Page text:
What was it he saw that made his heart stand still? Why was no word spoken between the two? Thou canst say, who hast seen that same expression on the face dearest to thee;—that look indescribable, hopeless, unmistakable, that says to thee that thy beloved is no longer thine.
On the face of the child, however, there was no ghastly imprint,—only a high and almost sublime expression,—the overshadowing presence of spiritual natures, the dawning of immortal life in that childish soul.
They stood there so still, gazing upon her, that even the ticking of the watch seemed too loud. In a few moments, Tom returned, with the doctor. He entered, gave one look, and stood silent as the rest.
“When did this change take place?” said he, in a low whisper, to Miss Ophelia.
“About the turn of the night,” was the reply.
Marie, roused by the entrance of the doctor, appeared, hurriedly, from the next room.
“Augustine! Cousin!—O!—what!” she hurriedly began.
“Hush!” said St. Clare, hoarsely; "she is dying!"
Mammy heard the words, and flew to awaken the servants. The house was soon roused,—lights were seen, footsteps heard, anxious faces thronged the verandah, and looked tearfully through the glass doors; but St. Clare heard and said nothing,—he saw only that look on the face of the little sleeper.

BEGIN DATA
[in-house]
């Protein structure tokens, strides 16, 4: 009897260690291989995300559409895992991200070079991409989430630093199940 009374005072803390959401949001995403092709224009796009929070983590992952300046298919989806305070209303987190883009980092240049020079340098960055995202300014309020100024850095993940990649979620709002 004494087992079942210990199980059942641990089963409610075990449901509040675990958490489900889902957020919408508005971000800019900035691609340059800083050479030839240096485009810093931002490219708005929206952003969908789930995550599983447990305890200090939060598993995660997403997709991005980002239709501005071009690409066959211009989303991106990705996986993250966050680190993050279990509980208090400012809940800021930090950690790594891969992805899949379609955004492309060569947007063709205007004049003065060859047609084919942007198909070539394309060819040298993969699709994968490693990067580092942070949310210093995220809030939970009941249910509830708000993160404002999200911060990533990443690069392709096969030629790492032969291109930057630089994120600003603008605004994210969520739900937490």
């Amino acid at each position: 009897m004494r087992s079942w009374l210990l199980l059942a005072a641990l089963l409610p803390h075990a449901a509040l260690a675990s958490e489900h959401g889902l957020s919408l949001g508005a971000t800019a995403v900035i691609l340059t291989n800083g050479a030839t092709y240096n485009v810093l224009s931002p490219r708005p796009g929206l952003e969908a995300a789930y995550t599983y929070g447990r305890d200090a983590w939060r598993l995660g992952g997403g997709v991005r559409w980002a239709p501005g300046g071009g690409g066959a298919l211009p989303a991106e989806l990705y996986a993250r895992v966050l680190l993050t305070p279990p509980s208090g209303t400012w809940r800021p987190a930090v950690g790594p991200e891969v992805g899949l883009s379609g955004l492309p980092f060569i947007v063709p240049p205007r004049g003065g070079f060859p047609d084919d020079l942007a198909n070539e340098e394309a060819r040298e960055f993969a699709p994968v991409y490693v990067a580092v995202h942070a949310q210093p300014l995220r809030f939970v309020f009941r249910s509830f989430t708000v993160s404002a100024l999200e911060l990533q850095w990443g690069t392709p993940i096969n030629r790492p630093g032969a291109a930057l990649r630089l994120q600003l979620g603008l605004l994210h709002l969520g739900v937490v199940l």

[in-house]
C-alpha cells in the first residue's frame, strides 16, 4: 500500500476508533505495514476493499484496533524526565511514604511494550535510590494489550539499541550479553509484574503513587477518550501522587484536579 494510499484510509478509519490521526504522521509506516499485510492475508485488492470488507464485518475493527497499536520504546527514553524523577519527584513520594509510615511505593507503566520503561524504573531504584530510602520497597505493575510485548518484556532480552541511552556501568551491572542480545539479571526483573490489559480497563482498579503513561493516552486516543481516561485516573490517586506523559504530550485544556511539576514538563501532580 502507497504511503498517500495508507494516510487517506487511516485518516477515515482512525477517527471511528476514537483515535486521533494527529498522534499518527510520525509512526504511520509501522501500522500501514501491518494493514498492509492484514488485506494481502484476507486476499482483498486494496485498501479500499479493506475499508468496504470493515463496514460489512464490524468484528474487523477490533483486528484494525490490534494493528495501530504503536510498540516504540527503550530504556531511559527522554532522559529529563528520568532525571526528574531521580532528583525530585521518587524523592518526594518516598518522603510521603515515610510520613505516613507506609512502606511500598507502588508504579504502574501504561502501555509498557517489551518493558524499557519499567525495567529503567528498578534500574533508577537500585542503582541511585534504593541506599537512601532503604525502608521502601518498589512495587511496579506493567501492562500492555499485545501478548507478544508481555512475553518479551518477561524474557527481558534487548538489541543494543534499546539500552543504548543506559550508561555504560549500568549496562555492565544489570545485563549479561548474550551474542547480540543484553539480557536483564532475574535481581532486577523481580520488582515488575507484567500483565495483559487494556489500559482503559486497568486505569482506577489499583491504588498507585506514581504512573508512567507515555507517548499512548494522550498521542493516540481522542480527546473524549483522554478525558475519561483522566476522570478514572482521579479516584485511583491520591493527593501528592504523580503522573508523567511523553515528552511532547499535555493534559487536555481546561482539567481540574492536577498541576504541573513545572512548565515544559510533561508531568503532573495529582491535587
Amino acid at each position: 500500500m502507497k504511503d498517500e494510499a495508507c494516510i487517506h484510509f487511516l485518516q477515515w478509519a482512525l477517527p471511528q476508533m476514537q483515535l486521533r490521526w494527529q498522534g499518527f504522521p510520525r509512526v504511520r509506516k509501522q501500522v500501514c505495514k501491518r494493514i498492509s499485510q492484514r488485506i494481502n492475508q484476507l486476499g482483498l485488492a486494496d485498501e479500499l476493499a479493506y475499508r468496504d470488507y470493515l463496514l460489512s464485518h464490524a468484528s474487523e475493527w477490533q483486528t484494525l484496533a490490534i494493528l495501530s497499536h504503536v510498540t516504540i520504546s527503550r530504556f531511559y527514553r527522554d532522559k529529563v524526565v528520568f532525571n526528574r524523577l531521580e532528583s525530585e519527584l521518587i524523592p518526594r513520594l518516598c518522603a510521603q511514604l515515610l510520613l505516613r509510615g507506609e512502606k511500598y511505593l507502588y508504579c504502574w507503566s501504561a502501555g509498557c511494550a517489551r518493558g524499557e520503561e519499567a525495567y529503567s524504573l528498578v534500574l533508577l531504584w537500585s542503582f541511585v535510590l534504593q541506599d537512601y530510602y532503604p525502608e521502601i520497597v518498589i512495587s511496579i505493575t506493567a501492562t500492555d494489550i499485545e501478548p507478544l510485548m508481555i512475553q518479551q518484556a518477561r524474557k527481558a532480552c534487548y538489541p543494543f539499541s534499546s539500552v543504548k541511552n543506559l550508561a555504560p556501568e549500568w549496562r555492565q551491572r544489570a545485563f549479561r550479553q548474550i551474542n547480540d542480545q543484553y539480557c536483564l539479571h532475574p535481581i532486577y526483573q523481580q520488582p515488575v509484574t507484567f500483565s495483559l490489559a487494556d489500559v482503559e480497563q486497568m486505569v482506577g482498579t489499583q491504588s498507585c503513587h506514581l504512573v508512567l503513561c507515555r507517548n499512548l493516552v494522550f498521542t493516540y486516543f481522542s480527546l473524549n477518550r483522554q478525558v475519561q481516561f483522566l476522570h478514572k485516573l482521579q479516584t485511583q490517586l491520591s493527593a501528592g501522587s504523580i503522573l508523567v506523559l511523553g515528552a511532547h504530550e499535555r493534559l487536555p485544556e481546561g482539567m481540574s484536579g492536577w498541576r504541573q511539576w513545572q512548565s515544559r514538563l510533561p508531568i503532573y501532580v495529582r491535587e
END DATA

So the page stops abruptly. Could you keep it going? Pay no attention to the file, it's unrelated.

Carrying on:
“O, if she would only wake, and speak once more!” he said; and, stooping over her, he spoke in her ear,—“Eva, darling!”
The large blue eyes unclosed—a smile passed over her face;—she tried to raise her head, and to speak.
“Do you know me, Eva?”
“Dear papa,” said the child, with a last effort, throwing her arms about his neck. In a moment they dropped again; and, as St. Clare raised his head, he saw a spasm of mortal agony pass over the face,—she struggled for breath, and threw up her little hands.
“O, God, this is dreadful!” he said, turning away in agony, and wringing Tom’s hand, scarce conscious what he was doing. “O, Tom, my boy, it is killing me!”
Tom had his master’s hands between his own; and, with tears streaming down his dark cheeks, looked up for help where he had always been used to look.
“Pray that this may be cut short!” said St. Clare,—“this wrings my heart.”
“O, bless the Lord! it’s over,—it’s over, dear Master!” said Tom; “look at her.”
The child lay panting on her pillows, as one exhausted,—the large clear eyes rolled up and fixed. Ah, what said those eyes, that spoke so much of heaven! Earth was past,—and earthly pain; but so solemn, so mysterious, was the triumphant brightness of that face, that it checked even the sobs of sorrow. They pressed around her, in breathless stillness.
“Eva,” said St. Clare, gently.
She did not hear.
“O, Eva, tell us what you see! What is it?” said her father.